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The limit on how much you can put into a pension and benefit from tax relief is worth keeping in mind
Thursday 28 Oct 2021 Author: Tom Selby

The limit on how much you can put into a pension and benefit from tax relief is very much worth keeping in mind


Squirreling away over £1 million might feel like a far-flung dream for many retirement savers.

However, recently published HMRC figures show that in 2019/20 pension schemes reported over 8,500 instances where the lifetime allowance had been breached. The total value of the related charges was £342 million – a 21% increase from £283 million in 2018/19.

What’s more, the Government’s decision to freeze the lifetime allowance at just over £1 million (£1,073,100 to be exact) until 2025/26 means that more people are likely to be pulled into its orbit in the coming years.

As a result, understanding how the lifetime allowance works – and when it might make sense to breach it – will become increasingly important.


The lifetime allowance caps the total amount you can save in a pension without having to pay an additional tax charge.

While the current level is just over £1 million, over the years successive governments have whittled the figure down in a bid to raise revenue for the Exchequer (in fact back in 2011/12 the figure was as high as £1.8 million).

Each reduction in the lifetime allowance has resulted in the creation of a new set of ‘protections’, allowing some people to keep a higher personal  lifetime allowance.

You can read more about these protections and the conditions that come with them here. 

Your pension savings will be tested against the lifetime allowance when a ‘benefit crystallisation event’ occurs. These events include taking tax-free cash, buying an annuity, entering drawdown, starting a scheme pension (if you have a defined benefit pension) or taking an ad-hoc lump sum (sometimes referred to as ‘UFPLS’).

A test will also be carried out on your 75th birthday if you have funds that haven’t been used to buy an annuity or provide a scheme pension – including any growth your fund has enjoyed if you have chosen to remain invested in retirement in drawdown.


If you breach the lifetime allowance, a charge will be applied to the excess. This charge will be 25% if the money is left in the pension or 55% if taken out of the pension.

Take, for example, someone who breaches the lifetime allowance by £1,000. If the excess is left in the pension, a 25% charge will be applied, reducing the fund to £750. When these funds are later withdrawn, if income tax is paid at 40%, the amount the person will receive after tax will be £450.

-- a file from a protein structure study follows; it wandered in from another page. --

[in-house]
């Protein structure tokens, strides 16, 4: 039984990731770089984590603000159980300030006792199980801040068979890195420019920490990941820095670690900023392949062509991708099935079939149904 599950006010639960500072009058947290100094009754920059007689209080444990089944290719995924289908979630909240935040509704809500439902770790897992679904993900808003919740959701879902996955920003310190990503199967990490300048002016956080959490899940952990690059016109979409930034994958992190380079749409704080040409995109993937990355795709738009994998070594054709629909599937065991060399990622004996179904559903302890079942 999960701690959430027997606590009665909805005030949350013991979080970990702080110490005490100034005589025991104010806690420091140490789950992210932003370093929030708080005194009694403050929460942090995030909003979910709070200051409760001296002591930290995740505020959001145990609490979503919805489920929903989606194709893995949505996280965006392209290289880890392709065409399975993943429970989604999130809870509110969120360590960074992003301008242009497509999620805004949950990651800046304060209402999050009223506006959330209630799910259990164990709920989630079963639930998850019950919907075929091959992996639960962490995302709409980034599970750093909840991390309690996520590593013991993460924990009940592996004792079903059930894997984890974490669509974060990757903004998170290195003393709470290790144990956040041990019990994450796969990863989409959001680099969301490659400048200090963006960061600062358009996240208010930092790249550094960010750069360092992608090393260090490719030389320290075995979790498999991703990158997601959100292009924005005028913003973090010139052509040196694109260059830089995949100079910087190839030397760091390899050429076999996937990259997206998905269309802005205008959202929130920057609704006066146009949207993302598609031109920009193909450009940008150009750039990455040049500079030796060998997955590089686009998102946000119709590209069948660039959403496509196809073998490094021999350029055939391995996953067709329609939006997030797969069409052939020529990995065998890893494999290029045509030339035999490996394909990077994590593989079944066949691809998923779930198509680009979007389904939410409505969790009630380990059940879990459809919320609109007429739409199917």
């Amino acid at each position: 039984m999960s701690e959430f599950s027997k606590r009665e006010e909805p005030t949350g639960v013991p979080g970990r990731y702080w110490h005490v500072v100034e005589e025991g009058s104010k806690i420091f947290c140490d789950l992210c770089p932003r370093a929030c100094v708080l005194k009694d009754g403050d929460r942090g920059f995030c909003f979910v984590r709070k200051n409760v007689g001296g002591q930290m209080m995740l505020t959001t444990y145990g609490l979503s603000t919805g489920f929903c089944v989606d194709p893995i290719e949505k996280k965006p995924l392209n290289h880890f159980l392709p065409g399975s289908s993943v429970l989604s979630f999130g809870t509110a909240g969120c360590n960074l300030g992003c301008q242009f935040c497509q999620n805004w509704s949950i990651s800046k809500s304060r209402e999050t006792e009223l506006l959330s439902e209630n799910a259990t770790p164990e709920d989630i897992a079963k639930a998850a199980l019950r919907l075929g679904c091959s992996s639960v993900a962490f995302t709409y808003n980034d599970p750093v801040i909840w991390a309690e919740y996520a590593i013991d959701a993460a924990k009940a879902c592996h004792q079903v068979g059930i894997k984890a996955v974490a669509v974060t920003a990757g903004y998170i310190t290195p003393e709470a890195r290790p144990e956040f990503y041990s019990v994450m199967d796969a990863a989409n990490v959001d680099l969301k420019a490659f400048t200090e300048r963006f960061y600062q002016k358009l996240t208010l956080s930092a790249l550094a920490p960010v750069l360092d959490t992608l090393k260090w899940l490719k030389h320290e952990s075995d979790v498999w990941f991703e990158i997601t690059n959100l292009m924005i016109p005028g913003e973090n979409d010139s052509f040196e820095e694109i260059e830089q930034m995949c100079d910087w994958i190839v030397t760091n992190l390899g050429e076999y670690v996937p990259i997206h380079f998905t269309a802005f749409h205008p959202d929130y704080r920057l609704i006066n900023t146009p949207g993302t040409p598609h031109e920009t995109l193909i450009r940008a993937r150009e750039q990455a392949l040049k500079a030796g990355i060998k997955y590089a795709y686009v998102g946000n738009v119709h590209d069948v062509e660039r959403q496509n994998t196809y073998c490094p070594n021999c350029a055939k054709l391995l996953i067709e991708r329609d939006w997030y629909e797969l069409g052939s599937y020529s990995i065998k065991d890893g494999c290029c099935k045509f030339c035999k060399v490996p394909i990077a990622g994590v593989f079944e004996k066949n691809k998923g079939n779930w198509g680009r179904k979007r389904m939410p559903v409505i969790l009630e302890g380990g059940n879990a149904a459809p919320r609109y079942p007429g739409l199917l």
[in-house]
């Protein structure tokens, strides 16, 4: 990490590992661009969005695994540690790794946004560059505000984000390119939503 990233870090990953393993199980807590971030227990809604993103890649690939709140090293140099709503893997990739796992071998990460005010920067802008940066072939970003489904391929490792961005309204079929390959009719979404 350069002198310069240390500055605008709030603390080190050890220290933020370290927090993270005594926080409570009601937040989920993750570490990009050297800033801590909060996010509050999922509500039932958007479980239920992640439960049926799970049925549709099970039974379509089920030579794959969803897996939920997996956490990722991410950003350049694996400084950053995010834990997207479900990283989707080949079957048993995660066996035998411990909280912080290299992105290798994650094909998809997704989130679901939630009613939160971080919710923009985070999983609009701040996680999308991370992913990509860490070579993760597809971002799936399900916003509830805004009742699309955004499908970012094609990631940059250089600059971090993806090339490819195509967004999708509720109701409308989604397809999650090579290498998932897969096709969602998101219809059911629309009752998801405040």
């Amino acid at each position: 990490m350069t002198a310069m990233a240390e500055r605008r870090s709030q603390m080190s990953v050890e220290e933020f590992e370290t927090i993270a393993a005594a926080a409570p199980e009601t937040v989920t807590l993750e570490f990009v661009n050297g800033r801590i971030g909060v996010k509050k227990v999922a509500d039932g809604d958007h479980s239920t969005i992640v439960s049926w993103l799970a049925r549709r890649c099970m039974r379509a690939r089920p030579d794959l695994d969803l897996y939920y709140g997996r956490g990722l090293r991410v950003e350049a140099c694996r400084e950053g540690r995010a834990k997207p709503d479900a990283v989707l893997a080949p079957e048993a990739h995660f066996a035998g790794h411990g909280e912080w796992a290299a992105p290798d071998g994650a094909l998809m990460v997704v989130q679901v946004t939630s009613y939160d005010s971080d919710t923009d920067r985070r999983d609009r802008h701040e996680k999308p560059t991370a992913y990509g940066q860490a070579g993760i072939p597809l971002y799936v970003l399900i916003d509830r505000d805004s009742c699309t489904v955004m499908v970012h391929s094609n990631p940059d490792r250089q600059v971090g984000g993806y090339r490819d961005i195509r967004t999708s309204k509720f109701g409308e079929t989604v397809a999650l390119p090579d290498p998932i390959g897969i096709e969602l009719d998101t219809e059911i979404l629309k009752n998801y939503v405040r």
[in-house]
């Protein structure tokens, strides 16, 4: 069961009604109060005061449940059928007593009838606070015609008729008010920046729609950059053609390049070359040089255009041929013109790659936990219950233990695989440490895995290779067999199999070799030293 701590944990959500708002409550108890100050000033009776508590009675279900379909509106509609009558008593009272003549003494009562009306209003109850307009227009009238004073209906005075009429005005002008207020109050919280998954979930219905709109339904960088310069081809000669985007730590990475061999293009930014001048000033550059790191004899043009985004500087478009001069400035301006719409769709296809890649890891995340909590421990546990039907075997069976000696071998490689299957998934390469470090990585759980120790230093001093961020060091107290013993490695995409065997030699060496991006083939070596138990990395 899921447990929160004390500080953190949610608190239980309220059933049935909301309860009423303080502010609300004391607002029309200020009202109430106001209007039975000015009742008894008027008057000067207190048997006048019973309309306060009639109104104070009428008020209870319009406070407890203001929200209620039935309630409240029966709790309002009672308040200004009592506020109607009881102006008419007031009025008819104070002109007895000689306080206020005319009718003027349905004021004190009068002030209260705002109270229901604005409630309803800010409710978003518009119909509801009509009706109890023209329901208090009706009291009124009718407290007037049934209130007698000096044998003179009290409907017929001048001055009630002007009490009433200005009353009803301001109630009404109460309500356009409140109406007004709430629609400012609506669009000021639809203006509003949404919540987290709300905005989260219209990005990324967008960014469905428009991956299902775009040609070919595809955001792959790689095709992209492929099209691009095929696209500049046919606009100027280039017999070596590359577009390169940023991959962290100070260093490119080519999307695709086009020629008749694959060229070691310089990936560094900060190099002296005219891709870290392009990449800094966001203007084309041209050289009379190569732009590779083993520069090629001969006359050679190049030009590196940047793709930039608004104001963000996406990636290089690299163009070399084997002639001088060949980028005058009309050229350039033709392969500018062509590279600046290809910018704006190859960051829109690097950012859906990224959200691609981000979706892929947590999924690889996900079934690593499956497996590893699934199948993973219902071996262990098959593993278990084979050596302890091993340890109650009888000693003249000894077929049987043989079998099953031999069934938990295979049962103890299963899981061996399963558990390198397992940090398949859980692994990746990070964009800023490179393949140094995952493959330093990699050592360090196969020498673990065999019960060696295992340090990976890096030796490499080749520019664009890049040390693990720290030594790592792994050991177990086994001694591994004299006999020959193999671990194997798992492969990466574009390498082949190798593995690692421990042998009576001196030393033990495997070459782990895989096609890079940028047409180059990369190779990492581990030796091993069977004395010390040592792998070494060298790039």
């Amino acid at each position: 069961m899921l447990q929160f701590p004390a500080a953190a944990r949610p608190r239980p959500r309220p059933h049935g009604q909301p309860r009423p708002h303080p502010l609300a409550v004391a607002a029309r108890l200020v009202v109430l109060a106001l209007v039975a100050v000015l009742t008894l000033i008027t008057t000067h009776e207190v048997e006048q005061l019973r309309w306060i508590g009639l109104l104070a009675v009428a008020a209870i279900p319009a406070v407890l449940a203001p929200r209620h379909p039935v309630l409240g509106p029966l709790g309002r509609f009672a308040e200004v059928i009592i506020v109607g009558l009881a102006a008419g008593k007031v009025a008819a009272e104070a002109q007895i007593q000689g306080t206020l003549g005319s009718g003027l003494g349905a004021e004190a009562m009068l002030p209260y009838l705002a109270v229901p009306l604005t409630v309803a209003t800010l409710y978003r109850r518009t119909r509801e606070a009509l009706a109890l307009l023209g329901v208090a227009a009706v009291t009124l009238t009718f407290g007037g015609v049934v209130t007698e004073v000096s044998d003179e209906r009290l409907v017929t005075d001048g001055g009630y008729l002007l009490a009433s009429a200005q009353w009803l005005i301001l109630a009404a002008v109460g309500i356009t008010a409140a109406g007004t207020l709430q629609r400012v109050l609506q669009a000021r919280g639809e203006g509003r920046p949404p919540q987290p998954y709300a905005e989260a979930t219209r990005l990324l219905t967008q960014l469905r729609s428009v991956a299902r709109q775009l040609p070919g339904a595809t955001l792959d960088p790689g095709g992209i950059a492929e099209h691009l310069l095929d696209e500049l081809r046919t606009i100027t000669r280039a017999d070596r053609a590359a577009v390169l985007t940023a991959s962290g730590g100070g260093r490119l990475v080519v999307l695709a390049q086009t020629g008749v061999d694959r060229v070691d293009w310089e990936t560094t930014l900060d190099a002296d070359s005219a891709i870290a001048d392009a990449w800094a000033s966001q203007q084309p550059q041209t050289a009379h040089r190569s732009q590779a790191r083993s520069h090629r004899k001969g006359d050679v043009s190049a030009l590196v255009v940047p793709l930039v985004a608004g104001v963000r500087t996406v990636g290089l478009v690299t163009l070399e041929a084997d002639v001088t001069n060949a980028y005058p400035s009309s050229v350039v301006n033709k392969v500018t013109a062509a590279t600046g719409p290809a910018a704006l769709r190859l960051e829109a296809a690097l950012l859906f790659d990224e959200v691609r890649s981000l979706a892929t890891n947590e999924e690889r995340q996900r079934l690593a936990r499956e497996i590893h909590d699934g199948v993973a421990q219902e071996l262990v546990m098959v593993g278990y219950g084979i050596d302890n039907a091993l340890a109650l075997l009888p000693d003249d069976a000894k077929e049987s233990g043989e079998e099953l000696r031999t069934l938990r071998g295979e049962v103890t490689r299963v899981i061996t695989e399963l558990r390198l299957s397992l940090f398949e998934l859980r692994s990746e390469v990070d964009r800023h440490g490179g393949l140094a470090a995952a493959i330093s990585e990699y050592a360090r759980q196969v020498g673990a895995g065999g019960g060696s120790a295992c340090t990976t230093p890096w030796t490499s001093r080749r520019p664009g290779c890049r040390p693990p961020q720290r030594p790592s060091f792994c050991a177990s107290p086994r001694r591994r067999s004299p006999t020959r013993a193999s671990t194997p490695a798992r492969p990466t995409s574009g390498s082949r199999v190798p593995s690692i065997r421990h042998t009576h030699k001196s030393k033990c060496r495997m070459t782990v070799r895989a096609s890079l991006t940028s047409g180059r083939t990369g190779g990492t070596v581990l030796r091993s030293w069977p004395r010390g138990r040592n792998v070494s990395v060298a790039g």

If the person instead takes the £1,000 out as a lump sum, they will pay a 55% lifetime allowance charge (and no income tax), meaning they also end up receiving £450.

For this reason, if you expect to pay less than 40% tax on your withdrawals it can make sense to keep your excess in the pension and pay the 25% charge.

Where it might make sense to breach the allowance 

For example, take a higher-rate taxpayer who pays £2,000 into their pension via salary sacrifice, matched by a £2,000 employer contribution.

If this resulted in them exceeding the lifetime allowance by £4,000, it will be subject to a maximum lifetime allowance charge of 55%, meaning they would receive £1,800 if they take the excess as a lump sum.

This might be less than they’d have received if they hadn’t breached the lifetime allowance, but as the £2,000 salary sacrifice only ‘costs’ £1,200 – due to the saver receiving higher-rate tax relief on the money paid in – this still effectively represents a 50% return on their contribution.


Writing my weekly Shares column, I’m often asked by those close to the lifetime allowance how a lifetime allowance charge can be avoided. However, in certain circumstances it can make sense to take the lifetime allowance charge on the chin.

If you receive matched employer contributions in your workplace pension scheme, for example, these could be worth more than any lifetime allowance charge you might pay.

Those approaching the lifetime allowance could, of course, reduce the risk in their portfolio in order to ensure investment growth doesn’t push them over the allowance – or indeed place their entire fund in cash. However, this could also have a negative impact on your overall retirement outcome.

Take someone who has just hit the lifetime allowance of £1,073,100. If they removed all risk from their investments, they could avoid paying a lifetime allowance charge.

But if they stuck with their investment strategy and the fund grew to £1,200,000 when they came to access it, the maximum charge on the excess they could pay would be £69,795 (55% x £126,900), leaving £57,105 to take as income.

So investment growth has still ultimately benefited the saver (although by less than it would have done before taking the lifetime allowance charge).


Given the lifetime allowance charge aims to remove the upfront tax advantage of saving in a pension (although investment growth within the pension is still tax-free), personal contributions that don’t attract an employer match might be better invested elsewhere.

ISAs, for example, benefit from both tax-free investment growth and tax-free withdrawals. If you have already used up your £20,000 annual ISA allowance, you can invest in a general investment account (GIA) and use your annual dividend allowance of £2,000.

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